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Twitter’s “Buy” Button Boosts Small Businesses

We talk a lot about how your brand’s activity on social media helps drive conversions, but that’s a difficult thing to precisely track. You have a social conversation over here, and a purchase over there. Social data analysis can help you link the two but the distance between them sometimes still feels like the Grand Canyon.

Twitter’s “Buy” button could be a step toward bridging that gap.

Here’s how it works.

twitter-buy-button

The slow build-up to “Buy”

After years of talk, Twitter began planning for the “Buy” button in earnest in 2013, when it hired former Ticketmaster CEO Nathan Hubbard to spearhead its commerce initiative. In 2014 Twitter hashed out a deal to work with Stripe, an online payments startup, to begin making “Buy” functionality available to a small number of partner brands and users.

Finally, after months of testing, Twitter announced a partnership with Shopify, Demandware, and Bigcommerce, enabling any merchant using those e-commerce platforms to begin integrating the “Buy” button in their tweets.

Additionally, in mid-September Stripe introduced Relay, an API that allows social platforms like Twitter to process orders. All a business needs to do is set up a Stripe account, add their products, and start tweeting.

In other words, pretty much any business now has the ability to use the “Buy” button in their tweets.

On the user end, consumers will see the button in their Twitter feeds alongside any link to a product. They’ll need to enter their information once, and from then on they’ll be just 2-3 quick taps away from a purchase.

buy-button-in-action
The “Buy” button in action. From the main screen of their Twitter feed, users can tap the “Buy” button and be taken to a product landing page. Tapping “Buy now” confirms the purchase.

Why “Buy” is smart

Despite a sharp spike in smartphone usage over the past few years, the mobile e-commerce environment still lags far behind the desktop environment. Bulky fingers make typing billing and shipping information cumbersome, and navigating through multi-page checkout process on a tiny screen can make even the calmest folks want to tear their hair out.

Brands today behave a little like pied pipers. They use social media in the hopes of enticing potential customers to follow links back to their websites, and then crossing their fingers in the hopes of a conversion. There are a lot of steps between here and there. There are a lot of opportunities for customers to lose interest.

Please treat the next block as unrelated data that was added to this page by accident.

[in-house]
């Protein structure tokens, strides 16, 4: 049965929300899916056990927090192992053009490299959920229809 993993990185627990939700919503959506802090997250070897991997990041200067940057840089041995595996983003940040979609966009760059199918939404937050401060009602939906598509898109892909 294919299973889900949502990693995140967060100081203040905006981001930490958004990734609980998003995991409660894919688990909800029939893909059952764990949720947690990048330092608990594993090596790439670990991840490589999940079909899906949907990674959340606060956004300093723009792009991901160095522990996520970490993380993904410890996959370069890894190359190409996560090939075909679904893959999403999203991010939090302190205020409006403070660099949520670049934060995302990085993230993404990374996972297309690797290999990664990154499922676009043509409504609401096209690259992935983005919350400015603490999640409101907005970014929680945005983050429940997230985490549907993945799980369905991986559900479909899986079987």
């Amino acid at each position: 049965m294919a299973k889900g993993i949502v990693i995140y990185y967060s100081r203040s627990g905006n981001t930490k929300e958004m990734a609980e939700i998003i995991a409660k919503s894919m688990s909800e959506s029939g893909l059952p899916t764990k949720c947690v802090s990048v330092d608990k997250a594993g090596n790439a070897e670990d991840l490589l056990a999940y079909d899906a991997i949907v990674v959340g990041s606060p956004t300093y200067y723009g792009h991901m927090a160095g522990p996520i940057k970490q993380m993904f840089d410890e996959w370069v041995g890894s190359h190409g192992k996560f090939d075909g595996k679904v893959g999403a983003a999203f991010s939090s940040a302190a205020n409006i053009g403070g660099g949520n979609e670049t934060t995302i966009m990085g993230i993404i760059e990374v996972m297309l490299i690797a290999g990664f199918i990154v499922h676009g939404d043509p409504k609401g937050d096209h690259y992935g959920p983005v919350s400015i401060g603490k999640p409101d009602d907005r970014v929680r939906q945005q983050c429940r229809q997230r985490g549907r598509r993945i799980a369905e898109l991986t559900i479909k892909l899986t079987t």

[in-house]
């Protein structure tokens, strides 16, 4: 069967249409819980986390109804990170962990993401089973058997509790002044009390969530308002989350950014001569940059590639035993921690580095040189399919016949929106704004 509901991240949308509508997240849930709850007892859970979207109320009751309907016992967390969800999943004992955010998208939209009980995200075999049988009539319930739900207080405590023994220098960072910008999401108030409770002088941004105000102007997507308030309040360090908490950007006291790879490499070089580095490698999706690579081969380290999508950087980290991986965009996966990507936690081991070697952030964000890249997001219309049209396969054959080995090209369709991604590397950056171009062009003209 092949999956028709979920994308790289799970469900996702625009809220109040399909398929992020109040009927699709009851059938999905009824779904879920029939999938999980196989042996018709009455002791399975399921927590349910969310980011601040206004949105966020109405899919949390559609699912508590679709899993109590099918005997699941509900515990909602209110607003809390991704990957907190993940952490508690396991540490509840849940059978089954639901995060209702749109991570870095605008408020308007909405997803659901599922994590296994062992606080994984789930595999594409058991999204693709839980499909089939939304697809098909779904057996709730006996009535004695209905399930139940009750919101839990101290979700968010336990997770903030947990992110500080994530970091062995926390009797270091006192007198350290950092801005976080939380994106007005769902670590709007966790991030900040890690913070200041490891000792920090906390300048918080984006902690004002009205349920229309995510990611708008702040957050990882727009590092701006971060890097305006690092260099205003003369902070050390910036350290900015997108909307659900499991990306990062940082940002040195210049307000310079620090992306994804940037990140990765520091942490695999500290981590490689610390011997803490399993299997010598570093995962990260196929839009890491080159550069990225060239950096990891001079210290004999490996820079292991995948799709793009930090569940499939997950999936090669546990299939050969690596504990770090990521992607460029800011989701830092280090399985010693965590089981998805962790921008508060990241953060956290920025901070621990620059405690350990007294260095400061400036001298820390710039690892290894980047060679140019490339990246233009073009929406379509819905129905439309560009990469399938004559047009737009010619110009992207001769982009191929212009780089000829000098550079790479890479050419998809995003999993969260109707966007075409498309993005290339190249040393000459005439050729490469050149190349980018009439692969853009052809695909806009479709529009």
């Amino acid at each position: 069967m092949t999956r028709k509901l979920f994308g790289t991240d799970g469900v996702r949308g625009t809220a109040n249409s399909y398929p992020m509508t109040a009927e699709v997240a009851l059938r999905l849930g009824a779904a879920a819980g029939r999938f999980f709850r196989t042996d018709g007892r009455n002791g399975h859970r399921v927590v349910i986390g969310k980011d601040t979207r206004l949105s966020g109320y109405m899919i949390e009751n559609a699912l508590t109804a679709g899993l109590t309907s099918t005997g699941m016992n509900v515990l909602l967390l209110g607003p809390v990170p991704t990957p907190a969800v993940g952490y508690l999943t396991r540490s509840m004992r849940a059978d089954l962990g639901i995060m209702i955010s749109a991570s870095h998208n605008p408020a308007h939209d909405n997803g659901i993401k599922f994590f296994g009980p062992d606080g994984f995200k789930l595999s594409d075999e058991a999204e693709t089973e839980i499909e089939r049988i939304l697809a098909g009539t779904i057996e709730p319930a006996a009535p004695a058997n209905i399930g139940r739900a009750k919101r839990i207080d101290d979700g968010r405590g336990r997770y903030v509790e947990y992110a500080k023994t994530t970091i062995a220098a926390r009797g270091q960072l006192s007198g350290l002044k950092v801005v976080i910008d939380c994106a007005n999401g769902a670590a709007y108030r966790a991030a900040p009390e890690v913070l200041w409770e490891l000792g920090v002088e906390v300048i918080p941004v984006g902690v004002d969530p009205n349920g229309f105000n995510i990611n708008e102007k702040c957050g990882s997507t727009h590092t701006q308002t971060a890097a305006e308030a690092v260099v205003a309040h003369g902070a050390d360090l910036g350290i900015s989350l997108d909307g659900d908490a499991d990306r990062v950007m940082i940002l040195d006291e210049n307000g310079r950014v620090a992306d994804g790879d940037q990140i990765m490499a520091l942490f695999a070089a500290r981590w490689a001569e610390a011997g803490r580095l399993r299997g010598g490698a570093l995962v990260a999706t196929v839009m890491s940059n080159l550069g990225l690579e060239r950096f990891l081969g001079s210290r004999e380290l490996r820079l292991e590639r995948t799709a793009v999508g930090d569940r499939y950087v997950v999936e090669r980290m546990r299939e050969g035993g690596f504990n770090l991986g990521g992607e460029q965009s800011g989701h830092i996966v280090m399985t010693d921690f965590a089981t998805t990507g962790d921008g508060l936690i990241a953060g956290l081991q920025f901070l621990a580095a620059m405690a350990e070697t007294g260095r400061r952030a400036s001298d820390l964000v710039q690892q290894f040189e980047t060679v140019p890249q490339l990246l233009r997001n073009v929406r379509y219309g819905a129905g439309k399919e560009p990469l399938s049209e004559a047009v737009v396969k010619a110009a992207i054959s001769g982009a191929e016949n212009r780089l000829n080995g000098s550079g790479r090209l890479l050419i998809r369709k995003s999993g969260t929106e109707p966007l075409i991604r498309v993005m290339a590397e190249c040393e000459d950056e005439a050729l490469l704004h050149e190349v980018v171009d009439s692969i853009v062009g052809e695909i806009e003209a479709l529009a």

What the “Buy” button does is remove the product from the online storefront and place it where users like to hang out: their social apps.

Instead of bringing the people to the product, the button quite literally brings the product to the people.

So will consumers — and brands — actually want to “Buy”?

Like anything else in life, there are downsides. Overcoming user behavior could well be one. I know that I, personally, like to shop around online first for products I want. When faced with the option to “Buy now,” my inclination might be to turn to Google to see if there’s a better price offered on a different retailer’s site.

Overcoming user trust could be another. Some people are suspicious of adding personal data to yet another platform, and retail fraud involving Apple Pay earlier this year did nothing to reassure anyone.

Additionally, while brands using the “Buy” button get the much-sought-after benefit of direct organic conversions, they miss out on tracking longer threads of consumer data and lose control over the consumer’s buying experience.

Then again, the advantages could be enough to override concerns on both sides of the fence.Businesses get a new channel with which to try and attract customers, and customers get a quick, easy, mobile-optimized purchase process.

Every new technology innovation gets questioned before it gets widely adopted — why should the “Buy” button necessarily be any different?

“Even if, a few years from now, we’re talking about something completely different than buy buttons, this is the first step in bridging social activity and purchases. This is where we’re seeing that initial innovation.” — Man Crates founder founder Jon Beekman in an intervew with Digiday

How “Buy” could be a boon

So where is the “Buy” button most likely to succeed, at least in the beginning?

  1. The little guys. Big brands tend to have a lot of distribution across different retail platforms. For example, you could buy Adidas brand running tights from Adidas.com, but you could also buy them from Macy’s, Sports Authority’s, and Kohl’s online stores. In other words, consumers have a lot of chances to shop around for a better deal than the “Buy” button promotion may entail. Small businesses, on the other hand, generally only offer products in one place to begin with — their own online stores. In the case of “Buy,” reduced visibility works in their favor.
  2. Limited-time special opportunities. Think flash sales, tickets to a concert or show, limited-edition clothing or book runs, and so on. These are items or events that consumers won’t be able to find elsewhere online, and the restricted availability will help build a sense of urgency to make a purchase.

So would you use the “Buy” button as a consumer? Would you use it as a business owner? Let me know in the comments below.

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